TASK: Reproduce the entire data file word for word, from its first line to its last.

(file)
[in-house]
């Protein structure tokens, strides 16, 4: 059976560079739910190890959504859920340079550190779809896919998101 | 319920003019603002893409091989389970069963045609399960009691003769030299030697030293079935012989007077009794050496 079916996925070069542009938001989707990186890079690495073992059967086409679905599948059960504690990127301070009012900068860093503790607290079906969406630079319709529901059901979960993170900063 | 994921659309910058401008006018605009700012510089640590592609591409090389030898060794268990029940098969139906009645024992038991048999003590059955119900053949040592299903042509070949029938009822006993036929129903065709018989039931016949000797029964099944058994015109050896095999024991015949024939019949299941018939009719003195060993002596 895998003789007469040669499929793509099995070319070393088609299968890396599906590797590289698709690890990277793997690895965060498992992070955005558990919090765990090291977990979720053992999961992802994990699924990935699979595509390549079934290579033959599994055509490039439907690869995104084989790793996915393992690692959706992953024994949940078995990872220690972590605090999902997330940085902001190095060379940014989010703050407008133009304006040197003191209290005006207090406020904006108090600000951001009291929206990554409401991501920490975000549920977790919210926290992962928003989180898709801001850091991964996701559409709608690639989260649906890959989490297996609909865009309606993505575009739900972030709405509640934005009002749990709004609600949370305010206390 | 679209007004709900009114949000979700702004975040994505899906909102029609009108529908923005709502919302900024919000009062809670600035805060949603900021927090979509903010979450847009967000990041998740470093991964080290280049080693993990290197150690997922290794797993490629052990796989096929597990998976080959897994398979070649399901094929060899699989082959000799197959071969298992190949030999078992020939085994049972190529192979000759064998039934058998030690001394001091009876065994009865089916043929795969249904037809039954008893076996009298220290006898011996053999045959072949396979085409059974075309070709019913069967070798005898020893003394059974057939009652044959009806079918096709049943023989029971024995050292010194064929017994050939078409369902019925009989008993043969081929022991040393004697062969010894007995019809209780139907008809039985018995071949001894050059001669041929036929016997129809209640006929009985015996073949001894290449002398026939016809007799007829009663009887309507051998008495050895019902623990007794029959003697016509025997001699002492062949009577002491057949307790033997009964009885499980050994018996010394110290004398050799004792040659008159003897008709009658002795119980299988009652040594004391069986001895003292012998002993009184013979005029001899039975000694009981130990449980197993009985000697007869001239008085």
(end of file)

[in-house]
């Protein structure tokens, strides 16, 4: 059976560079739910190890959504859920340079550190779809896919998101 | 319920003019603002893409091989389970069963045609399960009691003769030299030697030293079935012989007077009794050496 079916996925070069542009938001989707990186890079690495073992059967086409679905599948059960504690990127301070009012900068860093503790607290079906969406630079319709529901059901979960993170900063 | 994921659309910058401008006018605009700012510089640590592609591409090389030898060794268990029940098969139906009645024992038991048999003590059955119900053949040592299903042509070949029938009822006993036929129903065709018989039931016949000797029964099944058994015109050896095999024991015949024939019949299941018939009719003195060993002596 895998003789007469040669499929793509099995070319070393088609299968890396599906590797590289698709690890990277793997690895965060498992992070955005558990919090765990090291977990979720053992999961992802994990699924990935699979595509390549079934290579033959599994055509490039439907690869995104084989790793996915393992690692959706992953024994949940078995990872220690972590605090999902997330940085902001190095060379940014989010703050407008133009304006040197003191209290005006207090406020904006108090600000951001009291929206990554409401991501920490975000549920977790919210926290992962928003989180898709801001850091991964996701559409709608690639989260649906890959989490297996609909865009309606993505575009739900972030709405509640934005009002749990709004609600949370305010206390 | 679209007004709900009114949000979700702004975040994505899906909102029609009108529908923005709502919302900024919000009062809670600035805060949603900021927090979509903010979450847009967000990041998740470093991964080290280049080693993990290197150690997922290794797993490629052990796989096929597990998976080959897994398979070649399901094929060899699989082959000799197959071969298992190949030999078992020939085994049972190529192979000759064998039934058998030690001394001091009876065994009865089916043929795969249904037809039954008893076996009298220290006898011996053999045959072949396979085409059974075309070709019913069967070798005898020893003394059974057939009652044959009806079918096709049943023989029971024995050292010194064929017994050939078409369902019925009989008993043969081929022991040393004697062969010894007995019809209780139907008809039985018995071949001894050059001669041929036929016997129809209640006929009985015996073949001894290449002398026939016809007799007829009663009887309507051998008495050895019902623990007794029959003697016509025997001699002492062949009577002491057949307790033997009964009885499980050994018996010394110290004398050799004792040659008159003897008709009658002795119980299988009652040594004391069986001895003292012998002993009184013979005029001899039975000694009981130990449980197993009985000697007869001239008085």